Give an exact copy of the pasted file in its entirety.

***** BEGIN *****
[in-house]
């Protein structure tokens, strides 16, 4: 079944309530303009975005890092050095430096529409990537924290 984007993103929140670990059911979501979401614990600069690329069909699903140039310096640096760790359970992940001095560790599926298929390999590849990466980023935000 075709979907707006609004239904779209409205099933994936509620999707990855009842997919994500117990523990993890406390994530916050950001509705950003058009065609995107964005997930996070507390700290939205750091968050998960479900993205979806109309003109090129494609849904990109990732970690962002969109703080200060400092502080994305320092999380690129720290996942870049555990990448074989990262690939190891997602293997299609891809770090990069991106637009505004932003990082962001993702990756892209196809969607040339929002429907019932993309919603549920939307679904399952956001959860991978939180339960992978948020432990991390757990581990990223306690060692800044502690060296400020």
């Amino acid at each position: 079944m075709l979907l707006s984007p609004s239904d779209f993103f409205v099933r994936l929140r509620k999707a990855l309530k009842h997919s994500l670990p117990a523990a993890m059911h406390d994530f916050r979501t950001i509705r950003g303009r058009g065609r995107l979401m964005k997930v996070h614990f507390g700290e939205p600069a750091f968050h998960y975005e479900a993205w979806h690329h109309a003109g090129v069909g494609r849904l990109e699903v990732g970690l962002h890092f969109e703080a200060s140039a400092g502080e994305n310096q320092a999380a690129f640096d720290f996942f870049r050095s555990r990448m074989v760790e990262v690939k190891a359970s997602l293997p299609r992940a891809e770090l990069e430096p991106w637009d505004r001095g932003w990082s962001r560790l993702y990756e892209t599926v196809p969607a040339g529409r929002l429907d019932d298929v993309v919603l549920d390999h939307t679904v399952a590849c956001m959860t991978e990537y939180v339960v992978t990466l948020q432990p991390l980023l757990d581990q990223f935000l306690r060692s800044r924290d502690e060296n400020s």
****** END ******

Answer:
[in-house]
């Protein structure tokens, strides 16, 4: 079944309530303009975005890092050095430096529409990537924290 984007993103929140670990059911979501979401614990600069690329069909699903140039310096640096760790359970992940001095560790599926298929390999590849990466980023935000 075709979907707006609004239904779209409205099933994936509620999707990855009842997919994500117990523990993890406390994530916050950001509705950003058009065609995107964005997930996070507390700290939205750091968050998960479900993205979806109309003109090129494609849904990109990732970690962002969109703080200060400092502080994305320092999380690129720290996942870049555990990448074989990262690939190891997602293997299609891809770090990069991106637009505004932003990082962001993702990756892209196809969607040339929002429907019932993309919603549920939307679904399952956001959860991978939180339960992978948020432990991390757990581990990223306690060692800044502690060296400020």
């Amino acid at each position: 079944m075709l979907l707006s984007p609004s239904d779209f993103f409205v099933r994936l929140r509620k999707a990855l309530k009842h997919s994500l670990p117990a523990a993890m059911h406390d994530f916050r979501t950001i509705r950003g303009r058009g065609r995107l979401m964005k997930v996070h614990f507390g700290e939205p600069a750091f968050h998960y975005e479900a993205w979806h690329h109309a003109g090129v069909g494609r849904l990109e699903v990732g970690l962002h890092f969109e703080a200060s140039a400092g502080e994305n310096q320092a999380a690129f640096d720290f996942f870049r050095s555990r990448m074989v760790e990262v690939k190891a359970s997602l293997p299609r992940a891809e770090l990069e430096p991106w637009d505004r001095g932003w990082s962001r560790l993702y990756e892209t599926v196809p969607a040339g529409r929002l429907d019932d298929v993309v919603l549920d390999h939307t679904v399952a590849c956001m959860t991978e990537y939180v339960v992978t990466l948020q432990p991390l980023l757990d581990q990223f935000l306690r060692s800044r924290d502690e060296n400020s």